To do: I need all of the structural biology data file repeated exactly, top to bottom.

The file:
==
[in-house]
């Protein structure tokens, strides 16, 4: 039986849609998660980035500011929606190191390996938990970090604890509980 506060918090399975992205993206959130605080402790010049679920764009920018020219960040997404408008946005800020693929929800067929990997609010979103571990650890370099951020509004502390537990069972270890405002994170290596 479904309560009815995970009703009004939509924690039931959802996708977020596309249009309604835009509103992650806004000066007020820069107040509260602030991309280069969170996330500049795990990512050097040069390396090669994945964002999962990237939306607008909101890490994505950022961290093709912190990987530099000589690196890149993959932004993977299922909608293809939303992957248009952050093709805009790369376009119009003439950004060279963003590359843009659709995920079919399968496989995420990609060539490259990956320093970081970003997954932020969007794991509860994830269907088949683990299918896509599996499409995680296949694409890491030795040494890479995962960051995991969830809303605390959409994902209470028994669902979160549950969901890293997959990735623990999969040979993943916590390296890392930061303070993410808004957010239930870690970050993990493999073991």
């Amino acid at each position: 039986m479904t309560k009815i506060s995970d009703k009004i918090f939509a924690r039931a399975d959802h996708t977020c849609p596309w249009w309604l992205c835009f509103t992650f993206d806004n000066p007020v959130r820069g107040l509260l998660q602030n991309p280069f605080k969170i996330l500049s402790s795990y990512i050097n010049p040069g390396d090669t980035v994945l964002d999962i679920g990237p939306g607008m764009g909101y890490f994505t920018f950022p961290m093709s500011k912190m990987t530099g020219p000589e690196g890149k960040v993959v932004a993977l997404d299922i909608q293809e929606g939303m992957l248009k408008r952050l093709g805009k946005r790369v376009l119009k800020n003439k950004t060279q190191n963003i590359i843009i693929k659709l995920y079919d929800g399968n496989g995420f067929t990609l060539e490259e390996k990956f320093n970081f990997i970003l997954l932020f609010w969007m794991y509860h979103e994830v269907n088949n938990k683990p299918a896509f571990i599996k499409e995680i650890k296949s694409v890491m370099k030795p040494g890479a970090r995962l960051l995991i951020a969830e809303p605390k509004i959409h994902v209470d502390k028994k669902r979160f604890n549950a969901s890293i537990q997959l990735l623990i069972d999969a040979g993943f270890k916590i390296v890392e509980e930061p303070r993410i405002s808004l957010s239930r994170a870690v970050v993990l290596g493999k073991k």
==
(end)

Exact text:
[in-house]
């Protein structure tokens, strides 16, 4: 039986849609998660980035500011929606190191390996938990970090604890509980 506060918090399975992205993206959130605080402790010049679920764009920018020219960040997404408008946005800020693929929800067929990997609010979103571990650890370099951020509004502390537990069972270890405002994170290596 479904309560009815995970009703009004939509924690039931959802996708977020596309249009309604835009509103992650806004000066007020820069107040509260602030991309280069969170996330500049795990990512050097040069390396090669994945964002999962990237939306607008909101890490994505950022961290093709912190990987530099000589690196890149993959932004993977299922909608293809939303992957248009952050093709805009790369376009119009003439950004060279963003590359843009659709995920079919399968496989995420990609060539490259990956320093970081970003997954932020969007794991509860994830269907088949683990299918896509599996499409995680296949694409890491030795040494890479995962960051995991969830809303605390959409994902209470028994669902979160549950969901890293997959990735623990999969040979993943916590390296890392930061303070993410808004957010239930870690970050993990493999073991």
């Amino acid at each position: 039986m479904t309560k009815i506060s995970d009703k009004i918090f939509a924690r039931a399975d959802h996708t977020c849609p596309w249009w309604l992205c835009f509103t992650f993206d806004n000066p007020v959130r820069g107040l509260l998660q602030n991309p280069f605080k969170i996330l500049s402790s795990y990512i050097n010049p040069g390396d090669t980035v994945l964002d999962i679920g990237p939306g607008m764009g909101y890490f994505t920018f950022p961290m093709s500011k912190m990987t530099g020219p000589e690196g890149k960040v993959v932004a993977l997404d299922i909608q293809e929606g939303m992957l248009k408008r952050l093709g805009k946005r790369v376009l119009k800020n003439k950004t060279q190191n963003i590359i843009i693929k659709l995920y079919d929800g399968n496989g995420f067929t990609l060539e490259e390996k990956f320093n970081f990997i970003l997954l932020f609010w969007m794991y509860h979103e994830v269907n088949n938990k683990p299918a896509f571990i599996k499409e995680i650890k296949s694409v890491m370099k030795p040494g890479a970090r995962l960051l995991i951020a969830e809303p605390k509004i959409h994902v209470d502390k028994k669902r979160f604890n549950a969901s890293i537990q997959l990735l623990i069972d999969a040979g993943f270890k916590i390296v890392e509980e930061p303070r993410i405002s808004l957010s239930r994170a870690v970050v993990l290596g493999k073991k």